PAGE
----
On March 18, Jahseh Onfroy, aka XXXTentacion, was in Pompano Beach, Fla., performing for 1,500 fans at a benefit he had organized for the victims of the Feb. 14 school shooting in Parkland, Fla. The show raised $30,000, which he personally donated to 15-year-old Parkland victim Anthony Borges, who was shot five times while shielding 20 classmates with his body during the shooting. At one point during the show, Onfroy, 20, paused to address the crowd, saying with his trademark cutting honesty, “I was not a good person, but I’ve been trying my best to change myself.”
A week later, Onfroy’s second studio album, ?, debuted at No.1 on the Billboard 200 with 131,000 equivalent album units, according to Nielsen Music, a higher first-week total than early-2018 releases by Camila Cabello, Fall Out Boy and Logic. With 159.4 million on-demand audio streams of the album’s songs in its first week, ? logged the second-highest streams for any album released this year so far, behind only Migos‘ Culture II in January. The album’s “Sad!” jumped 19-7 on the Billboard Hot 100, becoming his first top 10 single and the highest of seven songs he has on the chart this week.
The celebration didn’t last. On March 27, an undated video surfaced online that appeared to show Onfroy punching a girl in the head. His attorney, Jaclyn Broudy, tells Billboard the clip is “aged and staged” and that Onfroy and the girl were “having fun and joking around.” (On Instagram, the girl refuted that characterization.) The video’s release is “nothing but an attempt to tarnish his name and hurt his career,” she adds. “That’s the cost of fame.”
But Onfroy’s issues began well before his spring 2017 rise to fame. He recorded ? while on house arrest facing 15 felony charges involving witness tampering and harassment, charges related to an October 2016 arrest on five felony charges including aggravated battery of a pregnant woman, following allegations of domestic violence made by his then-girlfriend. Onfroy has pleaded not guilty and denied all charges.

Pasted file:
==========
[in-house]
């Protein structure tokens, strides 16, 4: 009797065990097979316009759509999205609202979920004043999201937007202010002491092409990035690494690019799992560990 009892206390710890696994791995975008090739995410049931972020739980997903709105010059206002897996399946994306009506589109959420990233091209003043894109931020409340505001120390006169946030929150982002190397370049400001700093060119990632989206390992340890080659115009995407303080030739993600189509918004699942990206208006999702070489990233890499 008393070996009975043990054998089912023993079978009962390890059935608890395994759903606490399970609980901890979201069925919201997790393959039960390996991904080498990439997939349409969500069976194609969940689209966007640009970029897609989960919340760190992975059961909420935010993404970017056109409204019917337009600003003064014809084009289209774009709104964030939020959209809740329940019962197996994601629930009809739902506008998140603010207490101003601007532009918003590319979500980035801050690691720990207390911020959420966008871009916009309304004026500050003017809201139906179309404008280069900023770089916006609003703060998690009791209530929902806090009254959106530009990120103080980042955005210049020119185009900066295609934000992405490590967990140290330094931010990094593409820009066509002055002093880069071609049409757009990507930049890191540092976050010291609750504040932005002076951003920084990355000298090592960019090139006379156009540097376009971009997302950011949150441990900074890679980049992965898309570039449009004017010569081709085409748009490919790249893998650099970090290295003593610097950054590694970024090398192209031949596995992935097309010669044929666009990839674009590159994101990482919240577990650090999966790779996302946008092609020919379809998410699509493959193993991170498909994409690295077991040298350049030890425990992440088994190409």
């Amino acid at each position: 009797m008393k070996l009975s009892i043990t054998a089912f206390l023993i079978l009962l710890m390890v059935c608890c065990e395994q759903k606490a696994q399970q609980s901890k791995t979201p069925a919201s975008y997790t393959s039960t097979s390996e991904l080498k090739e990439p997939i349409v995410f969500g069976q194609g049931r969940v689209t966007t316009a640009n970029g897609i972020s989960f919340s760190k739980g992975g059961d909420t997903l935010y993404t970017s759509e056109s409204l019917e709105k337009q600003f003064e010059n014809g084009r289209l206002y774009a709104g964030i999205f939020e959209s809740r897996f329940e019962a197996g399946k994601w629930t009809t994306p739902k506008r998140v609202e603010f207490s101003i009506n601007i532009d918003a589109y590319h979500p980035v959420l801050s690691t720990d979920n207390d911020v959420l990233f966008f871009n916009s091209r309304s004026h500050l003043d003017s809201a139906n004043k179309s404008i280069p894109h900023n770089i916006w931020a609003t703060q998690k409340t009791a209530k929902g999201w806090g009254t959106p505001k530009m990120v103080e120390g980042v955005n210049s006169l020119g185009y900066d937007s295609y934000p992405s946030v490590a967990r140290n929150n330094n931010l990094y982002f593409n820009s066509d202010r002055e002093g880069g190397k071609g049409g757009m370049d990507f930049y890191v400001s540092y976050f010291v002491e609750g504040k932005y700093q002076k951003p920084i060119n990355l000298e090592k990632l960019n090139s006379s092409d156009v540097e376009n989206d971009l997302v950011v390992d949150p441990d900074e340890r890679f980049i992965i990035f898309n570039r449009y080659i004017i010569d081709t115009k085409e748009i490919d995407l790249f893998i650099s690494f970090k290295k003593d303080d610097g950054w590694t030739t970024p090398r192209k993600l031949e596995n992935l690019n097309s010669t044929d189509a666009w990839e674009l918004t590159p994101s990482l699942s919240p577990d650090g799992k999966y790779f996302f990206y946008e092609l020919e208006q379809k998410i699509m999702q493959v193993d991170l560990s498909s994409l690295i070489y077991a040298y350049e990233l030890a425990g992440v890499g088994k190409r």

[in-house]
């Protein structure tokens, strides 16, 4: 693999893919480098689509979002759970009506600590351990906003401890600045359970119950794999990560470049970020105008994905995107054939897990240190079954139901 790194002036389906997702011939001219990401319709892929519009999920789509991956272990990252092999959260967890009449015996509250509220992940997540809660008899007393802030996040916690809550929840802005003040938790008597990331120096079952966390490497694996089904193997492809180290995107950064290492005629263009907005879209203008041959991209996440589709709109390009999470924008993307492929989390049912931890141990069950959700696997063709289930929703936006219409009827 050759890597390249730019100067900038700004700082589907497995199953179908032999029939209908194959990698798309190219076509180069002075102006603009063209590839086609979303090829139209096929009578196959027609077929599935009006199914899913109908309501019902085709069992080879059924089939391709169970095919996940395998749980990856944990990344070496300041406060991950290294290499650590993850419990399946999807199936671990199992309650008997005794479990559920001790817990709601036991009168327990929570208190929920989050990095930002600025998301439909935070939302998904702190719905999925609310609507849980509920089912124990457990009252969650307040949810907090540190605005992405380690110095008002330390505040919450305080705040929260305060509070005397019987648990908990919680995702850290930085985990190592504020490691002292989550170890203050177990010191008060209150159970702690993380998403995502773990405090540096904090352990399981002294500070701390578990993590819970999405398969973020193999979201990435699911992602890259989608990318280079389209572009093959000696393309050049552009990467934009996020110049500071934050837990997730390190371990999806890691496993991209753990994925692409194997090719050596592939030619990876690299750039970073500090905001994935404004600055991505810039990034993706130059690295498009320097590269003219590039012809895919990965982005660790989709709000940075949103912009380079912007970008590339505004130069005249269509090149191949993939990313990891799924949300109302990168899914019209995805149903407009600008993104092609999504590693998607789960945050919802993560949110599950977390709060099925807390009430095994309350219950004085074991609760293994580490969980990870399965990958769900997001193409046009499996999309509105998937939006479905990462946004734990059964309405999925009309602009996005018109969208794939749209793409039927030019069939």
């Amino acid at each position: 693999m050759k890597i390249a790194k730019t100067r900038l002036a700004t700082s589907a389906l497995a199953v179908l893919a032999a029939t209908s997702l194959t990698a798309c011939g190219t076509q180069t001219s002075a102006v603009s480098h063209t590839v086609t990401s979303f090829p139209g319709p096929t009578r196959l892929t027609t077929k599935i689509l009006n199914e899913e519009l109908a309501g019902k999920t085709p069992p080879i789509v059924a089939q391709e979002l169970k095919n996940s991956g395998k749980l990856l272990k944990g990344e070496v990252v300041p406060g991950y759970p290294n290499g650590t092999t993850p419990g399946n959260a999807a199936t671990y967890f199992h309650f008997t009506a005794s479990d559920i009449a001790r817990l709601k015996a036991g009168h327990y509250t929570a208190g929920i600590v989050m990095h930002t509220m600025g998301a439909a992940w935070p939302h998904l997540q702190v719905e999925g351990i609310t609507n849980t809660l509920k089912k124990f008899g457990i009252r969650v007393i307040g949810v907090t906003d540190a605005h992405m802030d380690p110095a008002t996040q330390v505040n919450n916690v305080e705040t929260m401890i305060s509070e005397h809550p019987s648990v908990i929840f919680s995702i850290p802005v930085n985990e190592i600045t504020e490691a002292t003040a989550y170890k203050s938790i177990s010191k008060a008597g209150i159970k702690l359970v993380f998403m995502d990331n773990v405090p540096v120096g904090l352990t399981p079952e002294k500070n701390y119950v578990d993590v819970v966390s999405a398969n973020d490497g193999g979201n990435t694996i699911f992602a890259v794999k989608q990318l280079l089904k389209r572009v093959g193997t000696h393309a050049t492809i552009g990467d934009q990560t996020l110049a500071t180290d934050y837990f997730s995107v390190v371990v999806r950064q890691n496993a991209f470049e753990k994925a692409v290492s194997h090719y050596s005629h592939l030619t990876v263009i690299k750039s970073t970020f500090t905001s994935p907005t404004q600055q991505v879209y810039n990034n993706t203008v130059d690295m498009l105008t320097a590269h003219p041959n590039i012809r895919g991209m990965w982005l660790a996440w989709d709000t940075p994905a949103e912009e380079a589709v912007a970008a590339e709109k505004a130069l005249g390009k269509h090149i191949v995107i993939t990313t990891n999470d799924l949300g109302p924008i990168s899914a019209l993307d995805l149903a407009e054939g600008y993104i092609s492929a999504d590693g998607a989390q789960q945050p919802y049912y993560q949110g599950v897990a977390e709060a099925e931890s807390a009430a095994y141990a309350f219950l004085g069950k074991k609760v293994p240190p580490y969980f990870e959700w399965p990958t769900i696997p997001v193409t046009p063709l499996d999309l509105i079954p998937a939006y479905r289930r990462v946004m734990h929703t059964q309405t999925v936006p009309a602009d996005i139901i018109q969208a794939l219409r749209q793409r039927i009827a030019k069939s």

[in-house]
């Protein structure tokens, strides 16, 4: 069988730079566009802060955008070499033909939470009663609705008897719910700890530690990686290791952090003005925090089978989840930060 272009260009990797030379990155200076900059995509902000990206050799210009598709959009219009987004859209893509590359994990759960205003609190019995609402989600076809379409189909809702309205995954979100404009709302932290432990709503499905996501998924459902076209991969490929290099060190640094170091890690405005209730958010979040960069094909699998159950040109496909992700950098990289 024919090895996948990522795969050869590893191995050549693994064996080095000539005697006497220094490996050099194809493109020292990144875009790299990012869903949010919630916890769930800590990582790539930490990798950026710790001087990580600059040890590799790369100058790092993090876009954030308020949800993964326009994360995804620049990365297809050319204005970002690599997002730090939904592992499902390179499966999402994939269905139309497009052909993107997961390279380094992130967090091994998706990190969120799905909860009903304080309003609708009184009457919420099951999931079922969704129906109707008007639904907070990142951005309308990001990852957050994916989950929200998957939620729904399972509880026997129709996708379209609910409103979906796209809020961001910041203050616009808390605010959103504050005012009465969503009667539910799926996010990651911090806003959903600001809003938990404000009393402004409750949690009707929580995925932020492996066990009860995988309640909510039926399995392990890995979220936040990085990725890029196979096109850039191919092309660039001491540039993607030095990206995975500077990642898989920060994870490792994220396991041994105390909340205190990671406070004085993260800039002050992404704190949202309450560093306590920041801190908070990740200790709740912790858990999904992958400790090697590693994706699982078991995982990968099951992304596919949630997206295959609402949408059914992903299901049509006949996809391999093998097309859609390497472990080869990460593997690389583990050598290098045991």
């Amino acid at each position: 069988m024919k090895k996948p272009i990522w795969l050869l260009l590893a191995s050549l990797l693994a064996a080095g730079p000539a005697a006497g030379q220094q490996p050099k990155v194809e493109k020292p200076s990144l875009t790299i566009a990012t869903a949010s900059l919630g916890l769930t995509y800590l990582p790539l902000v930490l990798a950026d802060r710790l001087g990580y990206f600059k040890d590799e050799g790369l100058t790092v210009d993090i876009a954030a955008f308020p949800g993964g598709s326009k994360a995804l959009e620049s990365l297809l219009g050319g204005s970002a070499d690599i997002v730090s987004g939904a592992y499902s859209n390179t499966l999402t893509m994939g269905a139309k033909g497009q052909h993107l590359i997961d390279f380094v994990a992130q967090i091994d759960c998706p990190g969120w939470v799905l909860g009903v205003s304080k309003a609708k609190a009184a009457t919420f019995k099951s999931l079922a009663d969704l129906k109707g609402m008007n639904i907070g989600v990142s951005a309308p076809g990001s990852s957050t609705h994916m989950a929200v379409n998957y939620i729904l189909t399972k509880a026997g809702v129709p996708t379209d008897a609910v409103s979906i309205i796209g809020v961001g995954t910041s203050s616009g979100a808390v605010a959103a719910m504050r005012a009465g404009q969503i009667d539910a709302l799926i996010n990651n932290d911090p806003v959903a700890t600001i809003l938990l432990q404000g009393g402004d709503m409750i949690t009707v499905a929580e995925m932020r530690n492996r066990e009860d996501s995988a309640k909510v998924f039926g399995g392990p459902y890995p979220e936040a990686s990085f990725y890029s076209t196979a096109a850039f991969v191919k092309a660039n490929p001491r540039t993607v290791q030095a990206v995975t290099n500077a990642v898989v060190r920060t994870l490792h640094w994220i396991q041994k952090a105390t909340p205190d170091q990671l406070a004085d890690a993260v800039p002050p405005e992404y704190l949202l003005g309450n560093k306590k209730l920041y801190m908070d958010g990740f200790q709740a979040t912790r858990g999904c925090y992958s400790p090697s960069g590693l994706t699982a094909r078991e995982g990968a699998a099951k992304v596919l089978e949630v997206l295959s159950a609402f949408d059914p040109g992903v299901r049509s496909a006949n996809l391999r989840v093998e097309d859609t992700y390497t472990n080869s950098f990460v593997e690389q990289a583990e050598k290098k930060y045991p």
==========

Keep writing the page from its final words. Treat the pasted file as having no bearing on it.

Onfroy burst onto the scene with his single “Look At Me!” in February 2017, and released his debut album, 17, via EMPIRE that August, which landed at No. 2 on the Billboard 200. As his career continued to gain traction — despite graphic details from his accuser’s deposition that were published by Pitchfork in September — Onfroy landed a publishing deal with SONGS Music Publishing (since acquired by Kobalt); received co-signs from artists like Kendrick Lamar, Erykah Badu, Juicy J and J. Cole; and signed a distribution deal with Capitol Music Group’s Caroline, which one source told Billboard was worth $6 million.
In October, one music executive, in addressing why some in the industry still worked with him despite the serious allegations, defended Onfroy’s music as “powerful” with “a strong point of view,” while another allowed that, “in this business you have to put up with a lot more than you’re comfortable with.” (Representatives from Caroline and Kobalt declined to comment for this story, and a rep for Onfroy declined a request for an interview on his behalf.)
Along the way, Onfroy has worked to rehabilitate his image, in what his representatives insist is a serious, earnest way. Last October he pledged to donate $100,000 to domestic violence prevention programs and planned an anti-rape event to take place during Miami’s Art Basel last December, though the event was shut down before it began. He dedicated the ? track “Hope” to the victims of the Parkland school shooting, and announced this month that he had signed on as an ambassador for the Miami Children’s Initiative to work with local youth.
The impact of the video on his legal status remains to be seen; a Florida judge had released him from house arrest the week before it broke so he could tour in support of ?, an announcement for which is expected soon. Meanwhile, he’s preparing to release a music video for “Sad!” in the coming weeks, while his legal team looks to address his past charges; ahead of his next court date on May 31, Broudy says the video has “no bearing on his pending cases.”
“Trial is always the last resort when there is no hope for a resolution,” she says, “but our hope is to resolve this case in Jahseh’s best interests so he can continue positively impacting others with his music.”
Additional reporting by Carl Lamarre.